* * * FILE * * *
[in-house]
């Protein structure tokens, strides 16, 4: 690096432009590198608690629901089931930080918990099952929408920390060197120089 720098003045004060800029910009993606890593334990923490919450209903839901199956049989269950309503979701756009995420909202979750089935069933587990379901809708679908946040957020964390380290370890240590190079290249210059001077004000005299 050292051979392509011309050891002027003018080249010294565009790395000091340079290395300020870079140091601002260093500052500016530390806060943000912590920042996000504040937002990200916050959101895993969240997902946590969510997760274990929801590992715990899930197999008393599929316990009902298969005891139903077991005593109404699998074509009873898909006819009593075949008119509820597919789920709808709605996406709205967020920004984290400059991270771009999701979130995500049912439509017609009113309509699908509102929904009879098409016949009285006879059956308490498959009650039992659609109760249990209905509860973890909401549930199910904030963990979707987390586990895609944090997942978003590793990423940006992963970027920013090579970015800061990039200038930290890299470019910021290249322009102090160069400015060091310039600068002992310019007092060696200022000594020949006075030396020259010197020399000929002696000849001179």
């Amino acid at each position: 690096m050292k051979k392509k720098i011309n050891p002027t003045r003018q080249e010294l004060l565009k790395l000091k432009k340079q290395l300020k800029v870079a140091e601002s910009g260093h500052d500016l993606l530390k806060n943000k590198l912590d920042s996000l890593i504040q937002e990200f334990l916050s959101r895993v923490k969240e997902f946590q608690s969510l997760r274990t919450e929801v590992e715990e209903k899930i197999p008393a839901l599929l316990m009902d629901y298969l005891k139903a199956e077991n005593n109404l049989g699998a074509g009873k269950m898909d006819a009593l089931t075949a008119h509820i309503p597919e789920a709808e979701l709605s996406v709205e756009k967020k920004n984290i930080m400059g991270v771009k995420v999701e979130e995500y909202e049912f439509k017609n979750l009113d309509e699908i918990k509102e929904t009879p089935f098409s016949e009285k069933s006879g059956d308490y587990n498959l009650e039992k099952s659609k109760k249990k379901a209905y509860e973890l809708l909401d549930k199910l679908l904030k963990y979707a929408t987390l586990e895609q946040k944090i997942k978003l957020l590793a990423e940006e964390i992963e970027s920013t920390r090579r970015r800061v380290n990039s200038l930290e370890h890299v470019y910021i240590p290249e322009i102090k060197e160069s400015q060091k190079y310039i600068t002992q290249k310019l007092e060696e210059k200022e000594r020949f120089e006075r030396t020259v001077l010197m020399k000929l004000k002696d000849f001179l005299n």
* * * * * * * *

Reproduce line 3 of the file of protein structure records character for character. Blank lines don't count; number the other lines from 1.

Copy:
């Amino acid at each position: 690096m050292k051979k392509k720098i011309n050891p002027t003045r003018q080249e010294l004060l565009k790395l000091k432009k340079q290395l300020k800029v870079a140091e601002s910009g260093h500052d500016l993606l530390k806060n943000k590198l912590d920042s996000l890593i504040q937002e990200f334990l916050s959101r895993v923490k969240e997902f946590q608690s969510l997760r274990t919450e929801v590992e715990e209903k899930i197999p008393a839901l599929l316990m009902d629901y298969l005891k139903a199956e077991n005593n109404l049989g699998a074509g009873k269950m898909d006819a009593l089931t075949a008119h509820i309503p597919e789920a709808e979701l709605s996406v709205e756009k967020k920004n984290i930080m400059g991270v771009k995420v999701e979130e995500y909202e049912f439509k017609n979750l009113d309509e699908i918990k509102e929904t009879p089935f098409s016949e009285k069933s006879g059956d308490y587990n498959l009650e039992k099952s659609k109760k249990k379901a209905y509860e973890l809708l909401d549930k199910l679908l904030k963990y979707a929408t987390l586990e895609q946040k944090i997942k978003l957020l590793a990423e940006e964390i992963e970027s920013t920390r090579r970015r800061v380290n990039s200038l930290e370890h890299v470019y910021i240590p290249e322009i102090k060197e160069s400015q060091k190079y310039i600068t002992q290249k310019l007092e060696e210059k200022e000594r020949f120089e006075r030396t020259v001077l010197m020399k000929l004000k002696d000849f001179l005299n």